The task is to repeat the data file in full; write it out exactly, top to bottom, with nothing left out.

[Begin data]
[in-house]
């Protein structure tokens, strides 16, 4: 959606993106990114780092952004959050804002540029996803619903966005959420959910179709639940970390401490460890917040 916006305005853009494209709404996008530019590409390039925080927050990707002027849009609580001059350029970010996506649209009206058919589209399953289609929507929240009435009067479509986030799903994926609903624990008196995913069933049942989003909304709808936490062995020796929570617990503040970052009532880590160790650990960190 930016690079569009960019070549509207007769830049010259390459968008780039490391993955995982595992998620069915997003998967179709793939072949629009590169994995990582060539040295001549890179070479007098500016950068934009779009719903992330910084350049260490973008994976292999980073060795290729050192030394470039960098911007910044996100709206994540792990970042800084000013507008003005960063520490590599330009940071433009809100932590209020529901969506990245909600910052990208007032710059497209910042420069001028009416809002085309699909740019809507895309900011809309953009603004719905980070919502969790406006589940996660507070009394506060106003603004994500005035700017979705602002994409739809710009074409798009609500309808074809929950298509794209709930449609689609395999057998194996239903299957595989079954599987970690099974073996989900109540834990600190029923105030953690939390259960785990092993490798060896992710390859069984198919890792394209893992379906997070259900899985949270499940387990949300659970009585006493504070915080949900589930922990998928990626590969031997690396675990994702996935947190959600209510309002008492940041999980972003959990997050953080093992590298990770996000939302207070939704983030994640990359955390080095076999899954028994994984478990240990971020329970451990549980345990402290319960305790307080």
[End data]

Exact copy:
[in-house]
């Protein structure tokens, strides 16, 4: 959606993106990114780092952004959050804002540029996803619903966005959420959910179709639940970390401490460890917040 916006305005853009494209709404996008530019590409390039925080927050990707002027849009609580001059350029970010996506649209009206058919589209399953289609929507929240009435009067479509986030799903994926609903624990008196995913069933049942989003909304709808936490062995020796929570617990503040970052009532880590160790650990960190 930016690079569009960019070549509207007769830049010259390459968008780039490391993955995982595992998620069915997003998967179709793939072949629009590169994995990582060539040295001549890179070479007098500016950068934009779009719903992330910084350049260490973008994976292999980073060795290729050192030394470039960098911007910044996100709206994540792990970042800084000013507008003005960063520490590599330009940071433009809100932590209020529901969506990245909600910052990208007032710059497209910042420069001028009416809002085309699909740019809507895309900011809309953009603004719905980070919502969790406006589940996660507070009394506060106003603004994500005035700017979705602002994409739809710009074409798009609500309808074809929950298509794209709930449609689609395999057998194996239903299957595989079954599987970690099974073996989900109540834990600190029923105030953690939390259960785990092993490798060896992710390859069984198919890792394209893992379906997070259900899985949270499940387990949300659970009585006493504070915080949900589930922990998928990626590969031997690396675990994702996935947190959600209510309002008492940041999980972003959990997050953080093992590298990770996000939302207070939704983030994640990359955390080095076999899954028994994984478990240990971020329970451990549980345990402290319960305790307080």